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# Meter base size

#1
12-18-08, 07:32 AM
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Meter base size

Hi I am not familiar with electrical subjects but a neighbor of mine who recently had the home inspected (in preparation for putting it up for sale) the inspection report says:

"Problem(s) discovered with Branch Circuits such as Meterbase is undersized..."

What exactly does this mean? Does it mean the meter does not match the demand of the panel?

My neighbor then had an electrician looked at it and the electrician says no problem and not to worry about it.

Is there a way to tell definitively? or can the power company determine that?

#2
12-18-08, 08:23 AM
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The size of the meter base would be for how much electricity it is designed to carry. This is called "amps".

Then the main electrical panel would also be designed to carry a certain amount of electricity or "amps".

These should match or the meter base should be larger (carry more amps).

So if the meter base was designed for 100 amps and the electric panel was designed for 200 amps, then the meter base would be undersized.

You can tell how many amps the main panel is by looking at the main circuit breaker. It would say 100 or 200 or whatever on the lever.

Then look for a label on the meter base. There may not be one on the outside. It may say how many amps on the meter itself. If the label is on the inside, this would probably be "sealed" by the electric company if it is a separate box from the main panel. If it is sealed and no indication on the outside of amperage, call the electric company and ask if they can come look at it.

#3
12-18-08, 10:03 AM
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Originally Posted by MiamiCuse
"Problem(s) discovered with Branch Circuits such as Meterbase is undersized..."
"branch circuits" and "meter base" are two terms that don't really go together. I'm not sure the inspector really knew exactly what he was looking at.

My neighbor then had an electrician looked at it and the electrician says no problem and not to worry about it.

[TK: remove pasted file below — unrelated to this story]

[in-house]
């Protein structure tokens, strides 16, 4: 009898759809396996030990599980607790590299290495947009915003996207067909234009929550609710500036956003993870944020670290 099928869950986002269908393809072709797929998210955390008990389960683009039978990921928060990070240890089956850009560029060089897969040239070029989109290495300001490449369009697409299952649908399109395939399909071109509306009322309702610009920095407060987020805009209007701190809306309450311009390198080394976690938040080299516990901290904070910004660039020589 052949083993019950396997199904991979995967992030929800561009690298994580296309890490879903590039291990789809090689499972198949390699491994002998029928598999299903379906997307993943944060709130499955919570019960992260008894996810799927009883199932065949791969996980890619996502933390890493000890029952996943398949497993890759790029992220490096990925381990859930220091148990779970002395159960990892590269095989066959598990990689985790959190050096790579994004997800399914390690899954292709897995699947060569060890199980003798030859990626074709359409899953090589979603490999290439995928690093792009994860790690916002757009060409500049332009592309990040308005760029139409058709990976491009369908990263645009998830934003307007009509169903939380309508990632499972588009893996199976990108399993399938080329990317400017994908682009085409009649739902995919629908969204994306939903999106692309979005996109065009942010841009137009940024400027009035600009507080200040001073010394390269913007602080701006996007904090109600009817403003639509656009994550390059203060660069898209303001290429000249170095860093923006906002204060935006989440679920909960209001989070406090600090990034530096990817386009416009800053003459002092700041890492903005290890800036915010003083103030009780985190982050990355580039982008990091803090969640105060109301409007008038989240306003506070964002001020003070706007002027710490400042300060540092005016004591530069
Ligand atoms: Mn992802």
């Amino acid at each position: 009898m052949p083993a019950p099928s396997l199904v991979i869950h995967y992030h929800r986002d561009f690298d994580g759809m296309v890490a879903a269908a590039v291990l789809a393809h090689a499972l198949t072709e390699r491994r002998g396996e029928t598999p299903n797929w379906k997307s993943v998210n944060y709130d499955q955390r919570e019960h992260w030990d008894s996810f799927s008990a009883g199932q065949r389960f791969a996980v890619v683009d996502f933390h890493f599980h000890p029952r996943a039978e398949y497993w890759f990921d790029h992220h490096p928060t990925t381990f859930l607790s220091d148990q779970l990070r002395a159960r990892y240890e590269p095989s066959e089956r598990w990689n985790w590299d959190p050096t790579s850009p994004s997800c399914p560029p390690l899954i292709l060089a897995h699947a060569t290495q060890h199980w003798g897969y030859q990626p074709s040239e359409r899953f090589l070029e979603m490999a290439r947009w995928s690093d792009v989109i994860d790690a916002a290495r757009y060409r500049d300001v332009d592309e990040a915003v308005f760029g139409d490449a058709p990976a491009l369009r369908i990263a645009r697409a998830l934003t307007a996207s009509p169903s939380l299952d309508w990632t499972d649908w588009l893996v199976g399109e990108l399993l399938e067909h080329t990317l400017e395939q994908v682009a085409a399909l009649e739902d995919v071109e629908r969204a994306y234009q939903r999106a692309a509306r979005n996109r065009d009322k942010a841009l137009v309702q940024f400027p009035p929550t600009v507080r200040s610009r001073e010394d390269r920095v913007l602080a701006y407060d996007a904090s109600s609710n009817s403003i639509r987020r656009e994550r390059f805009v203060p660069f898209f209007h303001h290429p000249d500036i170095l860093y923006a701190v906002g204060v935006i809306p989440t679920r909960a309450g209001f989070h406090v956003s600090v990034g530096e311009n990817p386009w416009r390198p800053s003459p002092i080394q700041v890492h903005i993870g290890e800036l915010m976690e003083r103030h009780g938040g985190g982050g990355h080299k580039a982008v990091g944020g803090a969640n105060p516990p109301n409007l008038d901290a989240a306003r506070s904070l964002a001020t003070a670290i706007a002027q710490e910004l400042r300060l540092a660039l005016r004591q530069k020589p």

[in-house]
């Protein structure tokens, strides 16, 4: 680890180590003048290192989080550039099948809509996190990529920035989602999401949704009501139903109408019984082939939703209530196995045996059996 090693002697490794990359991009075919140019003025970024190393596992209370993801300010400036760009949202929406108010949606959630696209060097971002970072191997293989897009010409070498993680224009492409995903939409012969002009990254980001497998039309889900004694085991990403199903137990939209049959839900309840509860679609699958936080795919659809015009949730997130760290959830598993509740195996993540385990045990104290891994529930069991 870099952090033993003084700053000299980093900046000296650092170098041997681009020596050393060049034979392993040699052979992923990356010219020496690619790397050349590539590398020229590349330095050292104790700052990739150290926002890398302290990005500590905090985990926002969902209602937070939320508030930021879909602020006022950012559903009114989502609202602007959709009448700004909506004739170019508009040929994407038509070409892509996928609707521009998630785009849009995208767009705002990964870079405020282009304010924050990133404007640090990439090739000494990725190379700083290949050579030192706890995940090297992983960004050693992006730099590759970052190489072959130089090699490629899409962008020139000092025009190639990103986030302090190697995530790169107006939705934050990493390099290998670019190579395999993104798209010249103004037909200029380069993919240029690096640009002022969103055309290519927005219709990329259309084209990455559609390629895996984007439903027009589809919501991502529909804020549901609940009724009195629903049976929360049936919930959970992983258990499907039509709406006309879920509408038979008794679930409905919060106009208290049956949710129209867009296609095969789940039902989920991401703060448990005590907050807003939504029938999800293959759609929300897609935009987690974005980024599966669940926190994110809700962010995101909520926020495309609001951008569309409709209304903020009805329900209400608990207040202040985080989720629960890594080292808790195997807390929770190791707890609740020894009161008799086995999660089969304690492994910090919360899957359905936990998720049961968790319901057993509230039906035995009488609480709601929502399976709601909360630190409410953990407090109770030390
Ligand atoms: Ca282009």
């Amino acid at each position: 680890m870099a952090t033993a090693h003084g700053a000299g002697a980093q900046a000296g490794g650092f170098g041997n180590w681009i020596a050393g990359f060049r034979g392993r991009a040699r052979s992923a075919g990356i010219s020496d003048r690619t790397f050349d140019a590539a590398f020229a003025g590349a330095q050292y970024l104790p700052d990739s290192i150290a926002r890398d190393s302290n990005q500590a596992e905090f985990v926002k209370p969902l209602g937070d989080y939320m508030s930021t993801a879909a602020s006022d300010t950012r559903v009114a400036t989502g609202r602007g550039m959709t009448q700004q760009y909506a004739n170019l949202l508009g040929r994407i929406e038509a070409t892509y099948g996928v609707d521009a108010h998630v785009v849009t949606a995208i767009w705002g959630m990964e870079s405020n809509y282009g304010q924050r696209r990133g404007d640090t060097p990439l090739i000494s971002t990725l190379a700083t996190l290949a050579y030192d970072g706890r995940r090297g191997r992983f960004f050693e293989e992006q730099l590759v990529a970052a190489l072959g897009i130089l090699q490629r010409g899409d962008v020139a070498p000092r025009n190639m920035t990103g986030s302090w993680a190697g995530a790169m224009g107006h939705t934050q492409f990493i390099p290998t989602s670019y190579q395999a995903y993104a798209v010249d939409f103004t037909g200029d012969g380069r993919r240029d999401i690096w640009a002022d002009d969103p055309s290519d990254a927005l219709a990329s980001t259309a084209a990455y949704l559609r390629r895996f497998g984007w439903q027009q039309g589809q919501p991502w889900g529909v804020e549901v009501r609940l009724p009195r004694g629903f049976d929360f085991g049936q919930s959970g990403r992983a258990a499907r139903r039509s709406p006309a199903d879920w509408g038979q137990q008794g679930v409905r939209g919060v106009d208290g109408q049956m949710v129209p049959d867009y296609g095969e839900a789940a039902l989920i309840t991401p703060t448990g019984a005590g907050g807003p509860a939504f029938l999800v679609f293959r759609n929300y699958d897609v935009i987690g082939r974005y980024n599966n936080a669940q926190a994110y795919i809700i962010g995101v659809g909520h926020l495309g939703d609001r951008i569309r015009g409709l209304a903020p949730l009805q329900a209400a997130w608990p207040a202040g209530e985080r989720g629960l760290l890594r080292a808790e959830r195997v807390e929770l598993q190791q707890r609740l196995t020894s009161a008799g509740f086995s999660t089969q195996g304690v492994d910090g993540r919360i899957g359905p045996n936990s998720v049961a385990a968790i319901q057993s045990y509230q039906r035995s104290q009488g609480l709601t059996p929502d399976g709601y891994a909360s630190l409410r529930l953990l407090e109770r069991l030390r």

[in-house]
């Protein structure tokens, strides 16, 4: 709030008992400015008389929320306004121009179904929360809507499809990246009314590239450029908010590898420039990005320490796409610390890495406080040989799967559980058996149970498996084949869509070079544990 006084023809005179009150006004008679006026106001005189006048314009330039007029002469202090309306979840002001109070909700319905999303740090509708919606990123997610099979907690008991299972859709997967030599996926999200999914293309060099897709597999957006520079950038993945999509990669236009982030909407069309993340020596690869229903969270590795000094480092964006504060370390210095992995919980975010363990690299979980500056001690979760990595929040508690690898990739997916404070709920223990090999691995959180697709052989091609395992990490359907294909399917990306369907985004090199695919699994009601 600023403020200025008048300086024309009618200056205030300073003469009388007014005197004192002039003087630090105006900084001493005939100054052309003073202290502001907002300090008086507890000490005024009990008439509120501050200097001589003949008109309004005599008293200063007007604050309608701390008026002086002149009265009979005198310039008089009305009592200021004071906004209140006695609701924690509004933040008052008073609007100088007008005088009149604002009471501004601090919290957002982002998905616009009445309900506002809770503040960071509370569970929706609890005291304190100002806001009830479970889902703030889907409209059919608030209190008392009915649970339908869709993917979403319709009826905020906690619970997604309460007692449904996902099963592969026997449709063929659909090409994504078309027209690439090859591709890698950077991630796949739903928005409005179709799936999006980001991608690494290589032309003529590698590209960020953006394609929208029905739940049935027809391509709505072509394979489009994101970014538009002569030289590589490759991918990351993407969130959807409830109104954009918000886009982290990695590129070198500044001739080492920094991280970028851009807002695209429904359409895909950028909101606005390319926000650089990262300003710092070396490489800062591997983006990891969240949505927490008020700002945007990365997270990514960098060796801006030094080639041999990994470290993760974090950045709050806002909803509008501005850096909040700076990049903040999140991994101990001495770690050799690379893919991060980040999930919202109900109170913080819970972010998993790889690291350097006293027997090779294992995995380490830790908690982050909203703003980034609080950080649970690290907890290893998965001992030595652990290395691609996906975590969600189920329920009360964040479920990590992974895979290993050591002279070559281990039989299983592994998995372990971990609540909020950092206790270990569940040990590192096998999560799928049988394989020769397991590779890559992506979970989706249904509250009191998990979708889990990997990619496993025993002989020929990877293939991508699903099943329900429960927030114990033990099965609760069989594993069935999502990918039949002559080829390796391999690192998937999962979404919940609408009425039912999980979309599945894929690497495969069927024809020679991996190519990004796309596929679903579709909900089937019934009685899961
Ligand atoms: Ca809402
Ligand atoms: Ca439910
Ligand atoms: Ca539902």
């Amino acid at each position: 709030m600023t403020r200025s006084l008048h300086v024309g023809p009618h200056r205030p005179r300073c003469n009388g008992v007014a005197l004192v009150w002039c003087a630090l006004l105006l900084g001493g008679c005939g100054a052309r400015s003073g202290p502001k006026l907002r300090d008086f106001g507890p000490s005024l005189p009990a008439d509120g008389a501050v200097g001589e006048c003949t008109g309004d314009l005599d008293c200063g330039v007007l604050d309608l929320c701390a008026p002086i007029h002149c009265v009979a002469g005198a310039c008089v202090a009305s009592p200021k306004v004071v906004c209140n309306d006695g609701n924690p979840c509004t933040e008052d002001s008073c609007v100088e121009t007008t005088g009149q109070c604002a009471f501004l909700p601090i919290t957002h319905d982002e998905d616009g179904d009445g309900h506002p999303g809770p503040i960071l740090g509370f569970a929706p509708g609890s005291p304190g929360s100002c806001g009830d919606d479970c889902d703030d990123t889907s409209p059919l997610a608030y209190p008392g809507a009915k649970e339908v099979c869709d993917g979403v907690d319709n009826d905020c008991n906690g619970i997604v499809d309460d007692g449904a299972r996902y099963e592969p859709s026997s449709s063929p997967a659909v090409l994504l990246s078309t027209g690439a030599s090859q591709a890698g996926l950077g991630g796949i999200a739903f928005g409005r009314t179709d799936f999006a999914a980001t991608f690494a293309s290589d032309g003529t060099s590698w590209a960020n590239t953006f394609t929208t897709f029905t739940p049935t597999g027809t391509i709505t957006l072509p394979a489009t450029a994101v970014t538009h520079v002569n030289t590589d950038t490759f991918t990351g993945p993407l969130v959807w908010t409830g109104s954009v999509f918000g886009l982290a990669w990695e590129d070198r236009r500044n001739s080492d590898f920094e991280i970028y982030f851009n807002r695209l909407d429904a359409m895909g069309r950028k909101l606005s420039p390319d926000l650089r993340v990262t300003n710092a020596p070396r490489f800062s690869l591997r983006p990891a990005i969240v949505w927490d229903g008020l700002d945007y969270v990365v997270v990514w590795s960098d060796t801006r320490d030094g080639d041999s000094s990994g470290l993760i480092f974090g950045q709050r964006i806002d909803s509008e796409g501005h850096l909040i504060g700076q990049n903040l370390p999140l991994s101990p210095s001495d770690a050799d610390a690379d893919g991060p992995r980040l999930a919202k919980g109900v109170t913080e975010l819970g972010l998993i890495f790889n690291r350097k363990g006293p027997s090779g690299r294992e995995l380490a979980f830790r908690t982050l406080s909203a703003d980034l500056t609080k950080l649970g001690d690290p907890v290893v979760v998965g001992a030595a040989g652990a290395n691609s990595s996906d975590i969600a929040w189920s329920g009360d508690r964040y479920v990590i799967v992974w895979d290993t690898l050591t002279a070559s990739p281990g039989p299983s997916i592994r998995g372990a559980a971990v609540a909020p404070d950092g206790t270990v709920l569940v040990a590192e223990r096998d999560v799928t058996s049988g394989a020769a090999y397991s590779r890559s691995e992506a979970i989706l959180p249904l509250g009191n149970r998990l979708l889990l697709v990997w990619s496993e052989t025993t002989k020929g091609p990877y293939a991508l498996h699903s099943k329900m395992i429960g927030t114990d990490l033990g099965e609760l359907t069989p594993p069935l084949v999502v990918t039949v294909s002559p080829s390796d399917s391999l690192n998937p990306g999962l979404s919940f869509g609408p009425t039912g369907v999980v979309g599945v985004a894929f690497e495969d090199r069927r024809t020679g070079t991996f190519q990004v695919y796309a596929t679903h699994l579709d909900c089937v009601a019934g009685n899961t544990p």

I would trust the electrician's analysis. He would know exactly what to look for.

#4
12-18-08, 10:06 AM
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Originally Posted by MiamiCuse
"Problem(s) discovered with Branch Circuits such as Meterbase is undersized..."
That's a very curious statement. Branch circuits refer to the lighting, receptacle, appliance, etc. circuits in your house. The meterbase is part of the service entry. In my opinion, there may be problems with the service entry and/or there may be problems with branch circuits, but to see them both referred to together is just odd.

Since your neighbor likely paid for the inspection, I would suggest that he go back to the inspector and request more details, specifically a list of items found that were incorrect so the electrician can assess and repair.

Also, with more information, the experts here can probably help determine if there really is an issue.

#5
12-18-08, 01:21 PM
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I suspect that the "inspector" has a program on his computer that has some standard verbiage and that the inspector then adds to that for his printed report. It probably has "Problem(s) discovered with Branch Circuits such as already embedded and the inspector simply added the part about the meter base being undersized.

What this could be is that a previous homeowner installed a circuit breaker panel where there previously was a fuse box, or installed a larger CB panel for more breaker spaces. It may be non-compliant under code yet still (relatively) safe IF the connected load and demand factor is equal to or less than the actual Service (meter) rating.

The purchaser could also use this non-compliance (if it really is non-compliant) as a bargaining chip to either get a lower price or to have the proper service installed.

#6
12-18-08, 02:36 PM
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Bless the electrician that didn't change out the 100 amp meter base and had to bend 4-0 in it. Makes my wrists sore thinking of it.

#7
12-19-08, 12:01 AM
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Chandler, I'm guessing that "someone" just installed the breaker panel without replacing anything else, including the wiring from the meter base to the CB panel. I've seen that done at least once with the excuse being, "I didn't increase the connected load and it was fine before."

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